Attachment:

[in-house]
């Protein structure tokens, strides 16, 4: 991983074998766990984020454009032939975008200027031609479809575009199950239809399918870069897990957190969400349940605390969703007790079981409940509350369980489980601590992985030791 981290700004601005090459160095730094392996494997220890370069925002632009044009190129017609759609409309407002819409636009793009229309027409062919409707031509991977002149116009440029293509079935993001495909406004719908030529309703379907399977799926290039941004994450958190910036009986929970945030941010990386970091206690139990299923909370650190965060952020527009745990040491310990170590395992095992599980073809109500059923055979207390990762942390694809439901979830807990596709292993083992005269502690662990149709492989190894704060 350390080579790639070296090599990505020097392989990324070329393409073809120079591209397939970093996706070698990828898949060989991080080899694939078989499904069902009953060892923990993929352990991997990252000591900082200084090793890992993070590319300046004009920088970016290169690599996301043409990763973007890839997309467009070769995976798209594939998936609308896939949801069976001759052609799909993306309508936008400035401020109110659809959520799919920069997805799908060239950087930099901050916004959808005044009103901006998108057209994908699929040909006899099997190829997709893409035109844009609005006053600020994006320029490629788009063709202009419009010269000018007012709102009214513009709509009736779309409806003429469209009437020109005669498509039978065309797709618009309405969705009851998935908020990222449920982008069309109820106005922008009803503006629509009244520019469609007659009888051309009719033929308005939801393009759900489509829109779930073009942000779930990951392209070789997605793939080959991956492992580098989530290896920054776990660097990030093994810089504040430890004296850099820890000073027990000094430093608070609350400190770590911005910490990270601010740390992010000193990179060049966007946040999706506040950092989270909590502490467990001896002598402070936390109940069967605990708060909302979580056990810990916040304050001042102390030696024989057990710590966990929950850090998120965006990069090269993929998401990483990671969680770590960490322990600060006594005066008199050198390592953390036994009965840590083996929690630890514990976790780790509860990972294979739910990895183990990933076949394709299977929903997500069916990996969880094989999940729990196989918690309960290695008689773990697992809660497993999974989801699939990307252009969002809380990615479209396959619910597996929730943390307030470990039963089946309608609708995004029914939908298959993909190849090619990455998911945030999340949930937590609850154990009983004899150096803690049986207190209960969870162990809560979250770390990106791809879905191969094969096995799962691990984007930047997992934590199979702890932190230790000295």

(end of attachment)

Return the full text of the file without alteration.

[in-house]
């Protein structure tokens, strides 16, 4: 991983074998766990984020454009032939975008200027031609479809575009199950239809399918870069897990957190969400349940605390969703007790079981409940509350369980489980601590992985030791 981290700004601005090459160095730094392996494997220890370069925002632009044009190129017609759609409309407002819409636009793009229309027409062919409707031509991977002149116009440029293509079935993001495909406004719908030529309703379907399977799926290039941004994450958190910036009986929970945030941010990386970091206690139990299923909370650190965060952020527009745990040491310990170590395992095992599980073809109500059923055979207390990762942390694809439901979830807990596709292993083992005269502690662990149709492989190894704060 350390080579790639070296090599990505020097392989990324070329393409073809120079591209397939970093996706070698990828898949060989991080080899694939078989499904069902009953060892923990993929352990991997990252000591900082200084090793890992993070590319300046004009920088970016290169690599996301043409990763973007890839997309467009070769995976798209594939998936609308896939949801069976001759052609799909993306309508936008400035401020109110659809959520799919920069997805799908060239950087930099901050916004959808005044009103901006998108057209994908699929040909006899099997190829997709893409035109844009609005006053600020994006320029490629788009063709202009419009010269000018007012709102009214513009709509009736779309409806003429469209009437020109005669498509039978065309797709618009309405969705009851998935908020990222449920982008069309109820106005922008009803503006629509009244520019469609007659009888051309009719033929308005939801393009759900489509829109779930073009942000779930990951392209070789997605793939080959991956492992580098989530290896920054776990660097990030093994810089504040430890004296850099820890000073027990000094430093608070609350400190770590911005910490990270601010740390992010000193990179060049966007946040999706506040950092989270909590502490467990001896002598402070936390109940069967605990708060909302979580056990810990916040304050001042102390030696024989057990710590966990929950850090998120965006990069090269993929998401990483990671969680770590960490322990600060006594005066008199050198390592953390036994009965840590083996929690630890514990976790780790509860990972294979739910990895183990990933076949394709299977929903997500069916990996969880094989999940729990196989918690309960290695008689773990697992809660497993999974989801699939990307252009969002809380990615479209396959619910597996929730943390307030470990039963089946309608609708995004029914939908298959993909190849090619990455998911945030999340949930937590609850154990009983004899150096803690049986207190209960969870162990809560979250770390990106791809879905191969094969096995799962691990984007930047997992934590199979702890932190230790000295």